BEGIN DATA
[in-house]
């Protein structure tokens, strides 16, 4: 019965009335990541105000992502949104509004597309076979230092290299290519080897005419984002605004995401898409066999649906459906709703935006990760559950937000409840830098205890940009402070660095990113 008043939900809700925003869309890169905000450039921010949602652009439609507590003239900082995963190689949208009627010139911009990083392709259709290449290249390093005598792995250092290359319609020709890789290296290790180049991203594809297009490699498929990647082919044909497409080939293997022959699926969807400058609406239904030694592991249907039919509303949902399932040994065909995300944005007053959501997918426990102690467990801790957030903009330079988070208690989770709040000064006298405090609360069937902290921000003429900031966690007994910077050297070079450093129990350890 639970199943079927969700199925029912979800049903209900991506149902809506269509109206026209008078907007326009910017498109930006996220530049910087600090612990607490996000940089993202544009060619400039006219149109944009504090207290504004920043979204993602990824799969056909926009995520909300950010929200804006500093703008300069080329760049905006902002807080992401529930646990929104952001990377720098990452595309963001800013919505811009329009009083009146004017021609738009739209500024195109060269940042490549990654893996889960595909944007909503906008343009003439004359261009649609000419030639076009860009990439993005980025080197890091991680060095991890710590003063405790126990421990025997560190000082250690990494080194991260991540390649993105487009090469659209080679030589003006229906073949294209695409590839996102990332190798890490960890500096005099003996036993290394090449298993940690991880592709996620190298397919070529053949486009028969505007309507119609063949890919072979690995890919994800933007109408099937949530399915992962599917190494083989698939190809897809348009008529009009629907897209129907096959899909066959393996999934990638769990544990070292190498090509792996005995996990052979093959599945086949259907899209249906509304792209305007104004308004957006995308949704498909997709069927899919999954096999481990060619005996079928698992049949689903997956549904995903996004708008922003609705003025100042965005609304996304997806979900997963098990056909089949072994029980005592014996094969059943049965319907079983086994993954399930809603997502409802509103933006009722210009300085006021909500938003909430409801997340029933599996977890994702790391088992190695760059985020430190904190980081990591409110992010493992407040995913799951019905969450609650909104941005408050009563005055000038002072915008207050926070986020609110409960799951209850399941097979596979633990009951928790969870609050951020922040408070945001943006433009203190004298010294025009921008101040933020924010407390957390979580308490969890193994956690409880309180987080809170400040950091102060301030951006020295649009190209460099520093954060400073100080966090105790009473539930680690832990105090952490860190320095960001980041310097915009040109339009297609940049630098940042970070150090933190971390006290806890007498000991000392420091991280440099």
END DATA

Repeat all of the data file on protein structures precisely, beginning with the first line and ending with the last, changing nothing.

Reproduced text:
[in-house]
């Protein structure tokens, strides 16, 4: 019965009335990541105000992502949104509004597309076979230092290299290519080897005419984002605004995401898409066999649906459906709703935006990760559950937000409840830098205890940009402070660095990113 008043939900809700925003869309890169905000450039921010949602652009439609507590003239900082995963190689949208009627010139911009990083392709259709290449290249390093005598792995250092290359319609020709890789290296290790180049991203594809297009490699498929990647082919044909497409080939293997022959699926969807400058609406239904030694592991249907039919509303949902399932040994065909995300944005007053959501997918426990102690467990801790957030903009330079988070208690989770709040000064006298405090609360069937902290921000003429900031966690007994910077050297070079450093129990350890 639970199943079927969700199925029912979800049903209900991506149902809506269509109206026209008078907007326009910017498109930006996220530049910087600090612990607490996000940089993202544009060619400039006219149109944009504090207290504004920043979204993602990824799969056909926009995520909300950010929200804006500093703008300069080329760049905006902002807080992401529930646990929104952001990377720098990452595309963001800013919505811009329009009083009146004017021609738009739209500024195109060269940042490549990654893996889960595909944007909503906008343009003439004359261009649609000419030639076009860009990439993005980025080197890091991680060095991890710590003063405790126990421990025997560190000082250690990494080194991260991540390649993105487009090469659209080679030589003006229906073949294209695409590839996102990332190798890490960890500096005099003996036993290394090449298993940690991880592709996620190298397919070529053949486009028969505007309507119609063949890919072979690995890919994800933007109408099937949530399915992962599917190494083989698939190809897809348009008529009009629907897209129907096959899909066959393996999934990638769990544990070292190498090509792996005995996990052979093959599945086949259907899209249906509304792209305007104004308004957006995308949704498909997709069927899919999954096999481990060619005996079928698992049949689903997956549904995903996004708008922003609705003025100042965005609304996304997806979900997963098990056909089949072994029980005592014996094969059943049965319907079983086994993954399930809603997502409802509103933006009722210009300085006021909500938003909430409801997340029933599996977890994702790391088992190695760059985020430190904190980081990591409110992010493992407040995913799951019905969450609650909104941005408050009563005055000038002072915008207050926070986020609110409960799951209850399941097979596979633990009951928790969870609050951020922040408070945001943006433009203190004298010294025009921008101040933020924010407390957390979580308490969890193994956690409880309180987080809170400040950091102060301030951006020295649009190209460099520093954060400073100080966090105790009473539930680690832990105090952490860190320095960001980041310097915009040109339009297609940049630098940042970070150090933190971390006290806890007498000991000392420091991280440099």